The rise in violent crime in America doesn’t have any of the simple explanations that are usually advanced by the right and left. In fact, the reasons for the 35% spike in murders in 70 cities across the country in 2020 resist generalizations or pat answers.
The pandemic lockdowns certainly contributed to the rise in killings. This is a favorite explanation of mayors looking for an easy scapegoat. More pointedly, the pandemic led to lockdowns that virtually shut down the criminal justice system. Only the most violent offenders were kept behind bars, radically reducing local jail populations and allowing potentially violent people to walk the streets freely.
Economic factors, also a favorite whipping boy for liberal mayors, do not appear to have had much of an impact on the murder rate at all.
Another factor that appears to have had a negligible impact on the violence was the presence of guns on the streets. In Appalachia, for example, widespread gun ownership has not led to an appreciable increase in gun violence.
But perhaps not surprisingly, the largest spike in murders was seen in cities that experienced a high-profile police shooting last summer.
Mr. Floyd’s death and other incidents in recent years have put a spotlight on racial tensions over the use of force by police and have spurred a political response, including the election in many cities of officials determined to change police behavior. In Boston, District Attorney Rachael Rollins pledged to stop prosecuting disorderly conduct, driving with a suspended license and trespassing. Chicago Mayor Lori Lightfoot all but banned police from pursuing suspects on foot.
Such external pressure, combined with a pullback on the part of police departments wary of intensified scrutiny, has resulted in less proactive policing in many cities. In Los Angeles, for instance, arrests declined 40% between 2013 and 2019, mostly as a result of Proposition 47, which reclassified many felonies as misdemeanors. In 2020 arrests dropped another 37%, and this year they are down another 6% so far, even as shootings and murders in Los Angeles continue to rise.
Murders increased 69% in Minneapolis after George Floyd was killed. They went up 99% in Louisville following the death of Breonna Taylor and climbed 47% in Seattle. In each of those cities, police departments came under enormous pressure to “reform.”
There are precedents in other cities for police pullbacks in the face of controversy and subsequent spikes in violent crime. In Baltimore in 2015, six officers were charged for the death of Freddy Gray in police custody. After riots led to personnel shortages and a more combative public, proactive policing essentially ended. The 2014 shooting death of Laquan McDonald in Chicago, which was followed by a police and political coverup, led to a new requirement for police officers to complete lengthy forms, subject to official review by the ACLU, for every stop they made. In this environment, police largely declined to stop suspicious people, and violent crime increased.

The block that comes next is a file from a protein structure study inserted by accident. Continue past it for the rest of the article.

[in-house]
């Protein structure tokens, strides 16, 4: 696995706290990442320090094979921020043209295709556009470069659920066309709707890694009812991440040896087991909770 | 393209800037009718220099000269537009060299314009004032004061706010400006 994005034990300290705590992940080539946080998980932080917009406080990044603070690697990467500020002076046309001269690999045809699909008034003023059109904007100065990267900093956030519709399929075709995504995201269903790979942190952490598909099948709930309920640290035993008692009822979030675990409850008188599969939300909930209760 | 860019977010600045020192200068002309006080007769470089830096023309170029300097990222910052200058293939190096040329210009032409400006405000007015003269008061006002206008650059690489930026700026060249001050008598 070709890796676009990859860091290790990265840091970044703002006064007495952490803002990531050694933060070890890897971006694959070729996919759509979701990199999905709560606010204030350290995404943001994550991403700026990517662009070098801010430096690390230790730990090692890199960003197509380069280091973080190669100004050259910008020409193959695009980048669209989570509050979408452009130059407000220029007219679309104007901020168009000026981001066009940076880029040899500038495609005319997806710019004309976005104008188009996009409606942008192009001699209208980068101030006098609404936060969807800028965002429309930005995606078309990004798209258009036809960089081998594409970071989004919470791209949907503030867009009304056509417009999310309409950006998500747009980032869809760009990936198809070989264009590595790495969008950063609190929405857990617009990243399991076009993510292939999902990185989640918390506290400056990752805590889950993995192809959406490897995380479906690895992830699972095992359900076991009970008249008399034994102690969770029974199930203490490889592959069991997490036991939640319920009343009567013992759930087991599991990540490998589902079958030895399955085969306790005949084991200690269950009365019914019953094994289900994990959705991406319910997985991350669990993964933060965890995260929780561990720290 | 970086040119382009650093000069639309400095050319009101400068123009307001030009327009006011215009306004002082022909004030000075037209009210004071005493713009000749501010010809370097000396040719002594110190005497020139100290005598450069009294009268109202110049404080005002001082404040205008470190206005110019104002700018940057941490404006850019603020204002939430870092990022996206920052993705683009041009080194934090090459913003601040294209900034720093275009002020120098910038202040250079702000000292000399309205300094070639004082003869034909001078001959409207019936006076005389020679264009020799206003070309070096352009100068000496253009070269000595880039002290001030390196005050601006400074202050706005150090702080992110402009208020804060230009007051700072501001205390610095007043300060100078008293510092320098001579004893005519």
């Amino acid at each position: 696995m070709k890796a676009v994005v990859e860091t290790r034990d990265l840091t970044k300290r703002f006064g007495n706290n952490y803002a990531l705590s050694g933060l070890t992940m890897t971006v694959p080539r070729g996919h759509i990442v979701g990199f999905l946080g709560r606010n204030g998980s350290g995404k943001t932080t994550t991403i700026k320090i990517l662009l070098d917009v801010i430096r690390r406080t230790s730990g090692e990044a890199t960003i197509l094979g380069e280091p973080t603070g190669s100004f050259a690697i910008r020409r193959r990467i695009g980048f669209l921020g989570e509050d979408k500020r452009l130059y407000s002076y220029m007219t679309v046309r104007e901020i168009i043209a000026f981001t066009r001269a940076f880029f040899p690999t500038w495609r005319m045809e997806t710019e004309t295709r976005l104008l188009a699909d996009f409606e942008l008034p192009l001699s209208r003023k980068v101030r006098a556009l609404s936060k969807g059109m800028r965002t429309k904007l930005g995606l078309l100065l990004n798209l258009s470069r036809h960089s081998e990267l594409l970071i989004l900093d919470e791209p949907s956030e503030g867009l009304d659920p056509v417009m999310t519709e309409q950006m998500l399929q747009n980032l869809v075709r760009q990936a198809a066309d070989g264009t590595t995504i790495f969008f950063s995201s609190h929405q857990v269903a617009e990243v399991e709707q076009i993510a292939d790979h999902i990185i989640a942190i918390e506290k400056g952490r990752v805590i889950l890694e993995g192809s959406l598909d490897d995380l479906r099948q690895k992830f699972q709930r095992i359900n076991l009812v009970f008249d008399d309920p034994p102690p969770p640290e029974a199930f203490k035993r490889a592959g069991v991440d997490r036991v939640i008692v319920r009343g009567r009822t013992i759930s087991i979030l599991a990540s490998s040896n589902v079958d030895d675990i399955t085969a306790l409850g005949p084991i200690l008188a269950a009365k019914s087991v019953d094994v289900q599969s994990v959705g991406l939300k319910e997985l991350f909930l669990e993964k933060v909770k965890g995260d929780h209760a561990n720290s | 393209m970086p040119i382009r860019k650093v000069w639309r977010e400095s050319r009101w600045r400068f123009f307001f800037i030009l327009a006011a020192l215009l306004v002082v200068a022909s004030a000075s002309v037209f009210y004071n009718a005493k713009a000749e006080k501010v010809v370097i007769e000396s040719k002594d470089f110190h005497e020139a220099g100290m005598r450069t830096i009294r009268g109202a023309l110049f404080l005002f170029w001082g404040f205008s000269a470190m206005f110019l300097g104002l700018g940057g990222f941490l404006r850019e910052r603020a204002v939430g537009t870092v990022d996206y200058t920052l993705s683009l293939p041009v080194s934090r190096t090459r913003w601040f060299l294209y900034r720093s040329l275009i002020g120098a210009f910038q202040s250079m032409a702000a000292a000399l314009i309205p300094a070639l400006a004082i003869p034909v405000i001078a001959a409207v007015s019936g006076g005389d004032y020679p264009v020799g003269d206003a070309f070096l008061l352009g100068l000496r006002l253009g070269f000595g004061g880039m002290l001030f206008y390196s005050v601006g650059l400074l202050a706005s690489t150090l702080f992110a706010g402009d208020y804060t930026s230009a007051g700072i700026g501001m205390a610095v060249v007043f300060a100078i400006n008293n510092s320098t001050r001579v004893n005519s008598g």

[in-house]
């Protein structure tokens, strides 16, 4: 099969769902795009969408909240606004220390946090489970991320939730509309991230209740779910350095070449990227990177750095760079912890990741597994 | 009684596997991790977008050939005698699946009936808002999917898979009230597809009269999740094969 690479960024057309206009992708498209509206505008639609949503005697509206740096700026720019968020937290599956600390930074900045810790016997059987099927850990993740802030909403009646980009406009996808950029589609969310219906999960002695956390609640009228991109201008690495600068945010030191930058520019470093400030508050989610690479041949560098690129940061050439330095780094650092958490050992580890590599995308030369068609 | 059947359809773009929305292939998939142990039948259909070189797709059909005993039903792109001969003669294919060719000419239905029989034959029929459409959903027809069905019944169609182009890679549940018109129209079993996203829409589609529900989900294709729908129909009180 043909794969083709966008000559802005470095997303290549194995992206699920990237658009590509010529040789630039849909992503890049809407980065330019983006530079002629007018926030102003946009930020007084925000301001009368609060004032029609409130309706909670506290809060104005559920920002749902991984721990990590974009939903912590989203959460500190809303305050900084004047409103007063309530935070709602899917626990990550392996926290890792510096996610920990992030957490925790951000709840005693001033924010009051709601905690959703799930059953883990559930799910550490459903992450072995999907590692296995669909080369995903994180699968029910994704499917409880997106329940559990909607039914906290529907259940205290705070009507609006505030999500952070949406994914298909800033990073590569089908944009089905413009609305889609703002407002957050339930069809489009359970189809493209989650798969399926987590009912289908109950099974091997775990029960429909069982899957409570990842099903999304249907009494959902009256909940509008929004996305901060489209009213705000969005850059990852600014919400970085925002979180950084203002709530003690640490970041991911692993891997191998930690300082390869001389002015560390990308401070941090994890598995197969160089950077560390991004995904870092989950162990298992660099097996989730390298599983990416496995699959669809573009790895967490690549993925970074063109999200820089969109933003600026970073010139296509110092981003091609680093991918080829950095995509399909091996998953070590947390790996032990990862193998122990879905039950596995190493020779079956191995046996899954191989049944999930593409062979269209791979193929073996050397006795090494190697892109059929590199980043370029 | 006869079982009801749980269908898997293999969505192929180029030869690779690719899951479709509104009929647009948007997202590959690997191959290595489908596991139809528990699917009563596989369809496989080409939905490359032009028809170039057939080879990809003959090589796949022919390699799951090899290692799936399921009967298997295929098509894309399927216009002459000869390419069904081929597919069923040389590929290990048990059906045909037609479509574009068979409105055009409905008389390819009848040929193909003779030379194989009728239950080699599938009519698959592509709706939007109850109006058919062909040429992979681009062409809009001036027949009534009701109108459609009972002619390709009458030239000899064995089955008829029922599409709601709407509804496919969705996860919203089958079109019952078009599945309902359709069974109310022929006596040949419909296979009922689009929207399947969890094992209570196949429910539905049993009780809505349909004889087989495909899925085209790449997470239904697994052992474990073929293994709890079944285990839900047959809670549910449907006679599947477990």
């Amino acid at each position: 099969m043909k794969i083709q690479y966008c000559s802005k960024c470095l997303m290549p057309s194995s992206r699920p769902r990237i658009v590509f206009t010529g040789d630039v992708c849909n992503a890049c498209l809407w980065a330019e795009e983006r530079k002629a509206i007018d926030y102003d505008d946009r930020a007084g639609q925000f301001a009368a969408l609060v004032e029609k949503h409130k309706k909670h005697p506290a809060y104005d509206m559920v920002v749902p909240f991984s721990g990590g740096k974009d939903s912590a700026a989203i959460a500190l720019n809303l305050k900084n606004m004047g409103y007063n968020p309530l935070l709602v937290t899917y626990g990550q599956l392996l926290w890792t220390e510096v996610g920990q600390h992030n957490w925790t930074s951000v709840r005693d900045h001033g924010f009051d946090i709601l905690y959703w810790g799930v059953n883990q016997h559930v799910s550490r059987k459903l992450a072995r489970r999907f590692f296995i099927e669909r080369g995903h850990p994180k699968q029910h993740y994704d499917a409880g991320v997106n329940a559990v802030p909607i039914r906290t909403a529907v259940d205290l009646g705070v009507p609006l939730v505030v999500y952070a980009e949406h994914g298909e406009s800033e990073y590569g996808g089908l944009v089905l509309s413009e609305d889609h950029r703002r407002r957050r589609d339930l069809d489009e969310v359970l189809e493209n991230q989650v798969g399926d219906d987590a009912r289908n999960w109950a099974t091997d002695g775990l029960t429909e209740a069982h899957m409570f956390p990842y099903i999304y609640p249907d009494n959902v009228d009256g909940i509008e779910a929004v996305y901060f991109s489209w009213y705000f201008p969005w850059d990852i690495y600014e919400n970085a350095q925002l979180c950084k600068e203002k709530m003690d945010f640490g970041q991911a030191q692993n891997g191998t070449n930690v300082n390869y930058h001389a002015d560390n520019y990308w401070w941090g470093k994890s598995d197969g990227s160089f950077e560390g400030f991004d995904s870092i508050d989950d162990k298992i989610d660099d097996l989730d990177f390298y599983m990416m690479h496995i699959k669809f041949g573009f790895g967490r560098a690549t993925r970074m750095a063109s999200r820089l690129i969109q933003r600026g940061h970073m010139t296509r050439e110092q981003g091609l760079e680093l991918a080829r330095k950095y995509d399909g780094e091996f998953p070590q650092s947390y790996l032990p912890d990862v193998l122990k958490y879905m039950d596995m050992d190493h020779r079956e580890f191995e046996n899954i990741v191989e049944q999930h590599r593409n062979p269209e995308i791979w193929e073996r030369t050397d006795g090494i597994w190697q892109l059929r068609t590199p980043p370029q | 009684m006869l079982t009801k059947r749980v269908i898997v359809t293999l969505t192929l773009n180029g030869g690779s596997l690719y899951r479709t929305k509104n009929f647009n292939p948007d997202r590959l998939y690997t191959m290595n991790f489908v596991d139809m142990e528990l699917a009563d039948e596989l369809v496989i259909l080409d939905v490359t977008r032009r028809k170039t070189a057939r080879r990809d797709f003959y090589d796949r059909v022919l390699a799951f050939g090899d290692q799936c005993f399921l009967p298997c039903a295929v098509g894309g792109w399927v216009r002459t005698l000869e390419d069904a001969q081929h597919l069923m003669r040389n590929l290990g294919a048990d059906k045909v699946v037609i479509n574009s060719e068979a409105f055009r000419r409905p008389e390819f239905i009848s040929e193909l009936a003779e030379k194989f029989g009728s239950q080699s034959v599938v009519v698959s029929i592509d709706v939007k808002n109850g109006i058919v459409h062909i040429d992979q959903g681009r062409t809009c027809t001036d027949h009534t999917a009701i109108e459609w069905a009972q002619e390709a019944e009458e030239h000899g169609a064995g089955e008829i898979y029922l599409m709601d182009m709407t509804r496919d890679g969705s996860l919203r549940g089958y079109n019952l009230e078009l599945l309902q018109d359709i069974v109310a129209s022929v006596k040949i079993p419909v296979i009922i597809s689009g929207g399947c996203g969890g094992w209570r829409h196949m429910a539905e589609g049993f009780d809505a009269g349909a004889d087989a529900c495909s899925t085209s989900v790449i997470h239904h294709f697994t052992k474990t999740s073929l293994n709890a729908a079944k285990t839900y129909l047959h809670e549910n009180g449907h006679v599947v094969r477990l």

Activists may have cheered the pullback, but it was about more than police not stopping citizens who act suspiciously or the subsequent calls for reform. It was a subtle change in attitude toward police by residents and city leaders that may have been the biggest contributor of all to the increase in murders.
Civil unrest and calls for police accountability don’t directly cause an increase in murders and other violence. The danger is when antipolice sentiment rises to the point where policing is seen as the primary problem to be solved rather than as an essential part of maintaining public order and safety. Onerous restrictions on the police can lead to the worst of both worlds: poorer policing and more violence.
Policing large cities where there is no respect for the law or those who enforce it is an exercise in futility. Without law and order, a city becomes a war zone. Chicago is a good example of that, but in other cities, criminal gangs have become so emboldened that their turf wars spill over into areas previously free of violence.
Gunfire erupted in a Washington, D.C., area known for its restaurants Thursday, wounding two men, one of whom may have been a bystander, police said.
The shooting at around 8:20 p.m. at 14th Street NW and Riggs Street NW sent diners fleeing.
Metropolitan Police Department Chief Robert Contee called the violence “unacceptable” and said the shooting occurred in an area with a lot of people around.
The gangbangers don’t care what the police chief says. They have no fear of the cops or of any punishment at all. They have no fear of being stopped. They have no fear of authority of any kind.
The well-meaning but totally clueless liberals who run D.C. and other major cities have no idea how to deal with this kind of violence. It’s beyond the ken of their understanding. Their old verities don’t apply. So the violence will continue until the people elect someone who will put a stop to it — preferably sooner rather than later.